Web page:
Exploration and exploitation

Every company, big or small, established or starting up, faces the innovator’s dilemma – on whether they ought to focus on existing customers who bring in revenues today, or on promising innovation that may yield nothing today, but will drive their revenues tomorrow. This is a well established fact.

What is not so evident is that as people, we all face this in our professions as well.

As soon as we enter our career, sprinting to do our absolute best becomes the default mode of operation. This would involve addressing everything at work with utmost urgency. To put our hand up and pile more onto our plates whenever it has some room. To keep busy with the urgent becomes an end in itself, and this can turn into an entrenched habit.

But this approach has some hidden risks.

Firstly, what is keeping you busy today, may not be what the market needs tomorrow. And we live in a world where this is true for more professions than ever before.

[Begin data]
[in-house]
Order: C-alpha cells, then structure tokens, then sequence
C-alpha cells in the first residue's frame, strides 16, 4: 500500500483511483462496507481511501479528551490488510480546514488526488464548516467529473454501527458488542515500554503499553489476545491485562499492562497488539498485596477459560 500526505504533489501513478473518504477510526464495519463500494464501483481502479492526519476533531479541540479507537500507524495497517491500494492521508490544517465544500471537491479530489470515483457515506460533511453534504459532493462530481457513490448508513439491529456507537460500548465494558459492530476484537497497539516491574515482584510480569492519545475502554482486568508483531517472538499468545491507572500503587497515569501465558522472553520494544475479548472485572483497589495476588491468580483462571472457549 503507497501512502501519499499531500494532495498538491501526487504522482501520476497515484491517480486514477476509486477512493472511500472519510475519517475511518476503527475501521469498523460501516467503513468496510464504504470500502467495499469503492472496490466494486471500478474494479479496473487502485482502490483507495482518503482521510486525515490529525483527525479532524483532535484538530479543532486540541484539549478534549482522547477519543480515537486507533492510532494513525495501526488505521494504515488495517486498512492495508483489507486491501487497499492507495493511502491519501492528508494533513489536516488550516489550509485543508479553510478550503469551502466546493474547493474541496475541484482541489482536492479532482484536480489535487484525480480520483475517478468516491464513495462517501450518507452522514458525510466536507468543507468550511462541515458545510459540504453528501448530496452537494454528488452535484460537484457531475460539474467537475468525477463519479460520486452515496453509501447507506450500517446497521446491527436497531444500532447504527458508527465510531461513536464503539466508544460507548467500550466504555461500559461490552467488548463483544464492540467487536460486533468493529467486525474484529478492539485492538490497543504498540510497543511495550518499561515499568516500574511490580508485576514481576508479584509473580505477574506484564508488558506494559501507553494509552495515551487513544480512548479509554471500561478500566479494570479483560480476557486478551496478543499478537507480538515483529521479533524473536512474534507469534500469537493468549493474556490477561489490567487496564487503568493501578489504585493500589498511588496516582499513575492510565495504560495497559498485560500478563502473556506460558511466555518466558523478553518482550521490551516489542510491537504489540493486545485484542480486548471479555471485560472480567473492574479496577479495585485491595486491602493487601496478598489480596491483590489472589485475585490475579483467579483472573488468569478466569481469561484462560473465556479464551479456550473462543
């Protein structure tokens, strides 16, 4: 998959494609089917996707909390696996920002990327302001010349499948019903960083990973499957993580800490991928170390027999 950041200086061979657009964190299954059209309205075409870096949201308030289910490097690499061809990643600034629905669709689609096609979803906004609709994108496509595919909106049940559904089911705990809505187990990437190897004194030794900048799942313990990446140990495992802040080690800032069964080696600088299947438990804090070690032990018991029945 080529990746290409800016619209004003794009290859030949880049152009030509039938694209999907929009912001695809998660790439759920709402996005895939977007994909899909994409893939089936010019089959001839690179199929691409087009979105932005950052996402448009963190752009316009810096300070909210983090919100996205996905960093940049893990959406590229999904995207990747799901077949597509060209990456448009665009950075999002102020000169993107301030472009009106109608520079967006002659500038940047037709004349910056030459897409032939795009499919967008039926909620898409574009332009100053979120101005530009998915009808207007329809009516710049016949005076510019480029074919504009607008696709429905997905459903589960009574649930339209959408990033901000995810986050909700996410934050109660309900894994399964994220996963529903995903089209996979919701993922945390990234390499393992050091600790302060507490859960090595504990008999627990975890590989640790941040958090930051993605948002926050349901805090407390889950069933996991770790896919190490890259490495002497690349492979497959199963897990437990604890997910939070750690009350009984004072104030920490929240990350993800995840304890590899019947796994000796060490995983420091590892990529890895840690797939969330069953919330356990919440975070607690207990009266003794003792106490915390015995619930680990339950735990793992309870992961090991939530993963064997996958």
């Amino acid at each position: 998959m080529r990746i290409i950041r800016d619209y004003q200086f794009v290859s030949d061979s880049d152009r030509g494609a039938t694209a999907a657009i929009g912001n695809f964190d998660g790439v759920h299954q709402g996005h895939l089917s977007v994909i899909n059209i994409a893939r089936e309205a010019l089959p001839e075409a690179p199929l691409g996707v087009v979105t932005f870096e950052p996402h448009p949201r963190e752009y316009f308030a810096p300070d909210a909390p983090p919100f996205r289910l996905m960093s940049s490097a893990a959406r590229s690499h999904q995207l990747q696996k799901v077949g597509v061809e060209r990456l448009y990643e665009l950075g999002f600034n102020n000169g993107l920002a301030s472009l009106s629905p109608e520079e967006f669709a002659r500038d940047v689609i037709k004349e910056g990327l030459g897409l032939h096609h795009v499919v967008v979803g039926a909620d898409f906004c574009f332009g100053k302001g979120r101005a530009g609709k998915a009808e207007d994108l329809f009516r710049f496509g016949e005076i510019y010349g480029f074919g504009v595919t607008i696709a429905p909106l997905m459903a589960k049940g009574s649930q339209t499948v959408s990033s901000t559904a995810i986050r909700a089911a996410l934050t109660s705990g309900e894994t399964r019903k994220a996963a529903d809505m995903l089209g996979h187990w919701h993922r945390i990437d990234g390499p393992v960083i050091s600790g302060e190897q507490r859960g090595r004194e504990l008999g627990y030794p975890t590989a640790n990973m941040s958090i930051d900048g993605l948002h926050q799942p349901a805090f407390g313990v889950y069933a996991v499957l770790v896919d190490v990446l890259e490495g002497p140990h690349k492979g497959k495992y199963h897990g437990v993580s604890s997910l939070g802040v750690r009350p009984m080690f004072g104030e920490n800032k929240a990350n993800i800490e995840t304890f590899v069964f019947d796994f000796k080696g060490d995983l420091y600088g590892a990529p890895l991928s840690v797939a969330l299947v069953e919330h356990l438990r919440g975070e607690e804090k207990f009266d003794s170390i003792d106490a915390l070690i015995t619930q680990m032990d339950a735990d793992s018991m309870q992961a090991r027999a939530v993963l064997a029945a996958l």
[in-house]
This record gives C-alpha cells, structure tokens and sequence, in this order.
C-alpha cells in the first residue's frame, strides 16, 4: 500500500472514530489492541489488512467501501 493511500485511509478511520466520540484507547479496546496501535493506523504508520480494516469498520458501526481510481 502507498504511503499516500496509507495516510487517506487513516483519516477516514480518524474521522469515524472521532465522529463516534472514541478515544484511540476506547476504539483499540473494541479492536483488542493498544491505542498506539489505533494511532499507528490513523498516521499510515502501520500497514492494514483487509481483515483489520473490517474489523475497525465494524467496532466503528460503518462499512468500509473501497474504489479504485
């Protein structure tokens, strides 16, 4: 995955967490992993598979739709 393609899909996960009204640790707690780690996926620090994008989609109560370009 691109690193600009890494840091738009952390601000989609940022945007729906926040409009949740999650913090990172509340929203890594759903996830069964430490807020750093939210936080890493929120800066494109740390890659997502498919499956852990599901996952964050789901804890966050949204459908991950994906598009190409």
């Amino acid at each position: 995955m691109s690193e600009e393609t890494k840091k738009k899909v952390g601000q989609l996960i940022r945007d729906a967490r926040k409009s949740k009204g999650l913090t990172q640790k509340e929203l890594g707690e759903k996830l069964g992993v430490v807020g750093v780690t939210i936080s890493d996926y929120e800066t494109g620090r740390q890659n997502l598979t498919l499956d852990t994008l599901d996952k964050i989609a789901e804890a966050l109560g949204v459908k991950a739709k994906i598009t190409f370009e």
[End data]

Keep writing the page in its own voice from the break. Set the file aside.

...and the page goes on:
Secondly, the urgent demands of the present moment may not be in line with your inherent tendencies or your values. In the long run, the blind pursuit of the urgent may come at the cost of discontent, burnout or even depression.

It pays to ask yourself what proportion of your time, you spend sprinting: exploiting your current skills and vitality vs. what you invest in the exploration of capabilities that will help you in the long run.

Just as every company does, all of us need to reinvent ourselves every now and then.

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